I have had very few experiences eating carp, twice to be exact. The first time, I prepared it myself. The second time, I went to a place call Wild Bill’s Bar and Grill in Rulo. The first experience didn’t impress while the second was delicious. I thought it tasted just as good if not better than any fried fish I have ever had.
I have yet to master cooking carp, but here a few things I learned from my first carp cooking experience, and also hints that I’ve gathered from talking to fishermen and those who like to eat it.
1. The carp that I prepared came out of the Missouri River by Gavin’s Point. I was told by the fishermen there that if you’re going to eat carp, fish for them in clean, flowing water. Standing water, especially in little ponds, can produce “muddy” tasting carp.
2. The mistake I made in preparing my first carp was underestimating its Y-bones. And because of that, I did not score the carp. If you’re squeamish about little fish bones, like I am, scoring is extremely important. It allows hot oil to get into where the bones are located, turning it crisp and completely edible. Here’s a great video on how to do that:[youtube http://www.youtube.com/watch?v=Mf0_86iyHd4?rel=0] 3. I also think that scoring the meat allows for more thorough cooking, which makes the meat less mushy. I’m not sure if this is actually true, but there was a considerable difference between the carp that I prepared that was not scored and the carp I had at Wild Bill’s. Taste-wise, carp is good, but if not prepared correctly, its texture can be unappetizing to some.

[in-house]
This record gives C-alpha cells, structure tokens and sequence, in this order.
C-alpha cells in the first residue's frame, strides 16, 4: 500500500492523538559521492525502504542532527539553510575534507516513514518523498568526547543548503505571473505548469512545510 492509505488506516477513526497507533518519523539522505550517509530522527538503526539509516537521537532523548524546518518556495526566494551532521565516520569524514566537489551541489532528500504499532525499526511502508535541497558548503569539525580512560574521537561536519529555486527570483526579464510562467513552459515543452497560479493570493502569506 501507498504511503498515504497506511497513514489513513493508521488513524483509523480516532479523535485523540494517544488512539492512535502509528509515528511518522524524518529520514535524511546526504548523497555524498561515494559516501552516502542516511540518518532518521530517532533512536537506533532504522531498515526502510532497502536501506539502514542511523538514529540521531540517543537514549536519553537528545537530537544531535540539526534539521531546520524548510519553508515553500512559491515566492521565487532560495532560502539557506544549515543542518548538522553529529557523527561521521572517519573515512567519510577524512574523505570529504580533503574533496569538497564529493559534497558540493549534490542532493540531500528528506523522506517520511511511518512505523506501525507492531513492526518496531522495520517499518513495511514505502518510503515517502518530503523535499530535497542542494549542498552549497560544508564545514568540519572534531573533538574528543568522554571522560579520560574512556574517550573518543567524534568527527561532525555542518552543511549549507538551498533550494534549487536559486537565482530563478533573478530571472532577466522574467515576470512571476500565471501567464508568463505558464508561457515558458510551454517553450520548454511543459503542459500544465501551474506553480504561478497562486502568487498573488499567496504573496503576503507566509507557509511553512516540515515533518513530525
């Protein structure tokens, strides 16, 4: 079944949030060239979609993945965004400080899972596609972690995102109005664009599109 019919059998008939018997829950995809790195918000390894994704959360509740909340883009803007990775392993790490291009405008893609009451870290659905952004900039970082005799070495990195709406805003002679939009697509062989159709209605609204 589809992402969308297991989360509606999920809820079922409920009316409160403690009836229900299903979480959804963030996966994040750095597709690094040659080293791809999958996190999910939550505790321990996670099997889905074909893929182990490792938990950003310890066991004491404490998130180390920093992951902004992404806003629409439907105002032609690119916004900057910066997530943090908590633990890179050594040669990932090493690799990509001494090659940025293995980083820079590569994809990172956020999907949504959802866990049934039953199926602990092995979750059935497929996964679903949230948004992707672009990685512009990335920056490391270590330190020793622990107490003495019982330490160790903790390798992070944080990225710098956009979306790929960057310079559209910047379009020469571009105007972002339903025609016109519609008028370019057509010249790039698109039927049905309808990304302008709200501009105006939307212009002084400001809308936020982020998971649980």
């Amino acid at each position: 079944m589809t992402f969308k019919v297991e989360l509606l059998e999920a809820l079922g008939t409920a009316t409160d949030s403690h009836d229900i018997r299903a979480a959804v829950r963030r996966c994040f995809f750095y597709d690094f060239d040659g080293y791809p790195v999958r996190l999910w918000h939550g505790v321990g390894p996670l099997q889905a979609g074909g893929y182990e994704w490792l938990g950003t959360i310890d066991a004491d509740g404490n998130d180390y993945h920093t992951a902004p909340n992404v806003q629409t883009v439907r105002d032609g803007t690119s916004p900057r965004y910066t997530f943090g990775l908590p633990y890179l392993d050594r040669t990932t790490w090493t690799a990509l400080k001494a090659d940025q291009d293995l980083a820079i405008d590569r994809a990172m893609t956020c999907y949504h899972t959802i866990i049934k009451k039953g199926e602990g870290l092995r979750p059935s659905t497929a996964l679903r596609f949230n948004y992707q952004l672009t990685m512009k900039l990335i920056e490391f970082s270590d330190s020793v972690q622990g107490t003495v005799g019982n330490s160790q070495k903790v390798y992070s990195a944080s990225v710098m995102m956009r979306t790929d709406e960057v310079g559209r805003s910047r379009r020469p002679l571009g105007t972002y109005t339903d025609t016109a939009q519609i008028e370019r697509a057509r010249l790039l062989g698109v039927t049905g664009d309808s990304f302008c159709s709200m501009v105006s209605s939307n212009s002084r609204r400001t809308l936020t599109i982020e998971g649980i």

4. Smoking and pickling are great ways to prepare carp. I imagine that the smoking improves its mushy texture and pickling will soften its Y-bones. Smoke carp the same way you would smoke other fish- scoring not needed. I find it much easier to sort through bones when fish are smoked.
5. When skinning carp, cut around the scales– do not try to cut through the scales. Common carp have scales like armor, and it can dull your knife very quickly. Not only that, trying to fight through tough scales while holding a slippery fish is a perfect recipe for spewing arteries.
Cleaning and cooking carp may be a little bit more work compared to other fish, but the effort is worth it and they can taste pretty darn good. If you’re not going to do it for your taste buds, then do it for our water systems and for the other fish you like to catch. We have a problem with carp in the United States. Why not try to eat this problem away?